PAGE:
Offences for which an accused person or a convict can be extradited between the US and Nigeria, in line with the treaty, also include obtaining money, valuable security or goods by false pretences; receiving money, valuable security or other property knowing the same to have been stolen or unlawfully obtained; counterfeiting or altering money, or circulation of counterfeited or altered money; forgery or uttering what is forged; crimes or offences against bankruptcy law; and bribery, defined to be the offering, giving or receiving of bribes.
Piracy; dealing or trafficking in hard drugs; slave trading and malicious injury to property are some other offences for which accused persons or convicts can be extradited according to the provisions of the treaty.
The treaty stated that extradition shall be granted for any of the listed offences, provided that the criminal activity is punishable by the laws of both the country seeking the extradition and the country that is asked to extradite the accused person.
Article 4 of the treaty stated that extradition shall not take place if the subject has already been tried and discharged or punished for the offences over which he or she is wanted.
Also, extradition will not take place if the accused person is still undergoing trial for the concerned offence in the country that was asked to effect the extradition.
In the same vein, if the accused person has been imprisoned, or is under trial, for a different offence, the extradition would be deferred until the conclusion of the trial or completion of the prison term.
However, Article 5 stated that extradition shall not take place if, after the commission of the offence or filing of criminal charges or conviction, exemption from prosecution was acquired by lapse of time according to the laws of the two countries involved.
Article 6 stated that a fugitive criminal shall not be surrendered for extradition if the offence for which his extradition is sought is of a political nature, or if the subject could prove that the demand for the extradition was made in order to punish him for an offence of a political nature.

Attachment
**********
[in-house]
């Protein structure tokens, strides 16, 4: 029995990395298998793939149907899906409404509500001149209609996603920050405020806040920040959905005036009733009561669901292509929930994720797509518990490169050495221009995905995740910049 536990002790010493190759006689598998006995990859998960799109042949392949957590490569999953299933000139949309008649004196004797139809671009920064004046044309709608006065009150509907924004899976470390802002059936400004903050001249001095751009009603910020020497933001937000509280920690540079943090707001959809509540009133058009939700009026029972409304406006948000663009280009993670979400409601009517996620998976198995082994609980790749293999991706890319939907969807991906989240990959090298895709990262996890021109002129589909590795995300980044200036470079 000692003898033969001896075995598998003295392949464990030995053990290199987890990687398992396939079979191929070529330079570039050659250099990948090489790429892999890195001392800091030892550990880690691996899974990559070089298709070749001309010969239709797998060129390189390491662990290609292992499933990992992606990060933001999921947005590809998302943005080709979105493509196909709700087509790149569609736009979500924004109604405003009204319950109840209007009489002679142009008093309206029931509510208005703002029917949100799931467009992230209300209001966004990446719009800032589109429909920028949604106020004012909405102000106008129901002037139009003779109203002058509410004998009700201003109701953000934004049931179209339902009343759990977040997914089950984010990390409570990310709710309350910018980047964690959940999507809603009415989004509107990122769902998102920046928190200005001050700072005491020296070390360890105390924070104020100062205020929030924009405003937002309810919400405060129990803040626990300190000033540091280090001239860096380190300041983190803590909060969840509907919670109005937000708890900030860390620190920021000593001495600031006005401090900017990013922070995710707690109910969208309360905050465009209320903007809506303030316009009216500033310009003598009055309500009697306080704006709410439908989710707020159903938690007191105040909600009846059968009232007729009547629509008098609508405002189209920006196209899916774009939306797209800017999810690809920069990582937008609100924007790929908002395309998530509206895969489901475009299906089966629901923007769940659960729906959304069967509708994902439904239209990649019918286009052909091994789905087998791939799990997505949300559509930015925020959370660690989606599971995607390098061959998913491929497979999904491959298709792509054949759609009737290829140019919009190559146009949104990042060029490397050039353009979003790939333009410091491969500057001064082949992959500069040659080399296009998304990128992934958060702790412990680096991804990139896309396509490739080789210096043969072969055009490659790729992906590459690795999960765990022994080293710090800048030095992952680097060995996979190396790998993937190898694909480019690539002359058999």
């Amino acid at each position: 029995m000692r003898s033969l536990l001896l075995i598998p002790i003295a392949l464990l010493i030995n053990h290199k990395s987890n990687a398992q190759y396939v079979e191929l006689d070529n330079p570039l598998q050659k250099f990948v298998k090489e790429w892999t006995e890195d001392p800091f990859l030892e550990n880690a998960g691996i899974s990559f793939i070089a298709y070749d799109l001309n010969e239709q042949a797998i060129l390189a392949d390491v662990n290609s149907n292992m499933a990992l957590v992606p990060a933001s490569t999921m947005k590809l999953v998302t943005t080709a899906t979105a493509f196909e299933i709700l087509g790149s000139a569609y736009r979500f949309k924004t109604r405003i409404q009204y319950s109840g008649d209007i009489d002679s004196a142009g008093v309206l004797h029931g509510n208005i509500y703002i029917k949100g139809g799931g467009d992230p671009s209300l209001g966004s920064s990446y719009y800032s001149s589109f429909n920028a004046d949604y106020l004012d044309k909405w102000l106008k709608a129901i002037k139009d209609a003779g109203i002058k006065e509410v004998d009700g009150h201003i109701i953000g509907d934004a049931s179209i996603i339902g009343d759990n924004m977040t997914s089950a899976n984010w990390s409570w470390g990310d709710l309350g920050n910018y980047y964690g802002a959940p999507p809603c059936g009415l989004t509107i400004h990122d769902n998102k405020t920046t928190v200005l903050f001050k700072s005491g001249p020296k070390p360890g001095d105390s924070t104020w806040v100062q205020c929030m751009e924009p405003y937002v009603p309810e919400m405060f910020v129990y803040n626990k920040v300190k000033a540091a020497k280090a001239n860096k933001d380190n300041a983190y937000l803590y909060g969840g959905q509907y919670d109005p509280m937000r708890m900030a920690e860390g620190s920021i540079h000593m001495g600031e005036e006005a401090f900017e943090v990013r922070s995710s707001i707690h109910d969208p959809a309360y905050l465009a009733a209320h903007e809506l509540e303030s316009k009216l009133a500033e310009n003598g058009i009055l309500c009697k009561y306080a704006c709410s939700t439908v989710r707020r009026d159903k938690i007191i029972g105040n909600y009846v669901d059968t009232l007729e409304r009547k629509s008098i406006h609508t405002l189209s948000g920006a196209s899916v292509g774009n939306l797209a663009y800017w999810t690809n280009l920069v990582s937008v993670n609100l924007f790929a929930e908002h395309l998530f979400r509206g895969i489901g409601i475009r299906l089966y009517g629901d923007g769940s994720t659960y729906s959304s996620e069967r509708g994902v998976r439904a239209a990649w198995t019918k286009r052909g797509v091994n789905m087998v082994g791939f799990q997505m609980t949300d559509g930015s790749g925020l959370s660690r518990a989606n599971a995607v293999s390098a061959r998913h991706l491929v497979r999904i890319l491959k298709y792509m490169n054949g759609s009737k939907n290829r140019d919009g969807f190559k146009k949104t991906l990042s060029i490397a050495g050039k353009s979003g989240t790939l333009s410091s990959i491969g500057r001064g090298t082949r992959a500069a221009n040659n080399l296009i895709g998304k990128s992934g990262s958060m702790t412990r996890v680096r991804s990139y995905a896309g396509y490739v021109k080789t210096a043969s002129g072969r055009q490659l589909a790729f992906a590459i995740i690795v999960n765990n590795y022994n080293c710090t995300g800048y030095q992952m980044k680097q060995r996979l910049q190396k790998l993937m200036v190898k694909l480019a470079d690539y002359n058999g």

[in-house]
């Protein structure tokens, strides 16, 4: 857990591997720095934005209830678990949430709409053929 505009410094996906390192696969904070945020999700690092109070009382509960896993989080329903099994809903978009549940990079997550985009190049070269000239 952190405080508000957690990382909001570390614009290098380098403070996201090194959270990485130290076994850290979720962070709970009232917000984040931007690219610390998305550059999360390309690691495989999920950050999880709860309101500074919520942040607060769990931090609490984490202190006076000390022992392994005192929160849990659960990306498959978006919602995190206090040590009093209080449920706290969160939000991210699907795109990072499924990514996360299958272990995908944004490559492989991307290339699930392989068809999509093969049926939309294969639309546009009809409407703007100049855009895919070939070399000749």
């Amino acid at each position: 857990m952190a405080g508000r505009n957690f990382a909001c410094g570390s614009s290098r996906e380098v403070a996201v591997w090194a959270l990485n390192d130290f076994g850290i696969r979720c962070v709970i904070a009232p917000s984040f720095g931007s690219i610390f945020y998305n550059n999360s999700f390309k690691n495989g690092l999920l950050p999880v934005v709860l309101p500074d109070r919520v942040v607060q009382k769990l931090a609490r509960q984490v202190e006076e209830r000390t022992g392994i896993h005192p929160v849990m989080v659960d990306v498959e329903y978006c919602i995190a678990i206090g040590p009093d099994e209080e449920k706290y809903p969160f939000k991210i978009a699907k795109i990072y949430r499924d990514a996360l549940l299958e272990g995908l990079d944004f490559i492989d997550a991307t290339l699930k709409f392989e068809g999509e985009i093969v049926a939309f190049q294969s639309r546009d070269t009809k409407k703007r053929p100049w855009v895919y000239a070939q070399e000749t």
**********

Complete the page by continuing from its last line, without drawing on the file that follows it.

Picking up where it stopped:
Article 9 of the treaty stated that extradition shall only take place if the evidence is found to be sufficient according to the laws of the contracting party applied to for the extradition.
According to Article 10, if an accused person or convict is wanted for extradition by several countries at the same time, his extradition will be granted to the first country to make the application.
A fugitive who is wanted for extradition would be set free if sufficient evidence for the extradition was not made available two months after his arrest, according to Article 11.
Article 13 stated that the country that is seeking the extradition of an accused person or convict would bear all the expenses of the extradition.
The United Kingdom entered into the treaty on behalf of herself and all her then colonies, including the Nigeria Protectorate, present-day Nigeria, as stated in Article 16.
Article 18 said the treaty may be terminated by any of the contracting parties by means of a notice not exceeding one year and not less than six months.
But Nigeria is still subject to the treaty, which had been ratified in subsequent legislation including the Extradition Act of 1966, (Extradition Modification) Order, 2014, Extradition Act (Proceedings) Rules, 2015 and other international protocols.